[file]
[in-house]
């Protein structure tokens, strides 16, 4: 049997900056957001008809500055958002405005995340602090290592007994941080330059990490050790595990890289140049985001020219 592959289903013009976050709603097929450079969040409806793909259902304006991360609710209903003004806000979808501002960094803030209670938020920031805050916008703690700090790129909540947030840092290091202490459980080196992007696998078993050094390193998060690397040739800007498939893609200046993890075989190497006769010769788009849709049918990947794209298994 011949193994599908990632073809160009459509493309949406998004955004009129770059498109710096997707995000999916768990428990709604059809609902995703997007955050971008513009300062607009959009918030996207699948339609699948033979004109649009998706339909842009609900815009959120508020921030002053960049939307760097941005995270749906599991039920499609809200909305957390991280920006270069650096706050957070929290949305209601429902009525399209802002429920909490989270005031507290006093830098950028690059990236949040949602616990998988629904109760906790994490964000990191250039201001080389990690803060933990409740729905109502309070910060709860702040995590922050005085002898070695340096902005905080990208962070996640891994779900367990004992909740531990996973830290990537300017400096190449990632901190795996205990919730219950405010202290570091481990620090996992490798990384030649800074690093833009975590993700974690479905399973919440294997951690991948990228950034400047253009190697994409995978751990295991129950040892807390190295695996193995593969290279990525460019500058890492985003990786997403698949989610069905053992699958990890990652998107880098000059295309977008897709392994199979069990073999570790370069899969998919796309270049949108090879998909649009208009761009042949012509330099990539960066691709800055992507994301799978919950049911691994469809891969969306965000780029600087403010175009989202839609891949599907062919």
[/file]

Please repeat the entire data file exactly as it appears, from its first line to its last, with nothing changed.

[in-house]
């Protein structure tokens, strides 16, 4: 049997900056957001008809500055958002405005995340602090290592007994941080330059990490050790595990890289140049985001020219 592959289903013009976050709603097929450079969040409806793909259902304006991360609710209903003004806000979808501002960094803030209670938020920031805050916008703690700090790129909540947030840092290091202490459980080196992007696998078993050094390193998060690397040739800007498939893609200046993890075989190497006769010769788009849709049918990947794209298994 011949193994599908990632073809160009459509493309949406998004955004009129770059498109710096997707995000999916768990428990709604059809609902995703997007955050971008513009300062607009959009918030996207699948339609699948033979004109649009998706339909842009609900815009959120508020921030002053960049939307760097941005995270749906599991039920499609809200909305957390991280920006270069650096706050957070929290949305209601429902009525399209802002429920909490989270005031507290006093830098950028690059990236949040949602616990998988629904109760906790994490964000990191250039201001080389990690803060933990409740729905109502309070910060709860702040995590922050005085002898070695340096902005905080990208962070996640891994779900367990004992909740531990996973830290990537300017400096190449990632901190795996205990919730219950405010202290570091481990620090996992490798990384030649800074690093833009975590993700974690479905399973919440294997951690991948990228950034400047253009190697994409995978751990295991129950040892807390190295695996193995593969290279990525460019500058890492985003990786997403698949989610069905053992699958990890990652998107880098000059295309977008897709392994199979069990073999570790370069899969998919796309270049949108090879998909649009208009761009042949012509330099990539960066691709800055992507994301799978919950049911691994469809891969969306965000780029600087403010175009989202839609891949599907062919």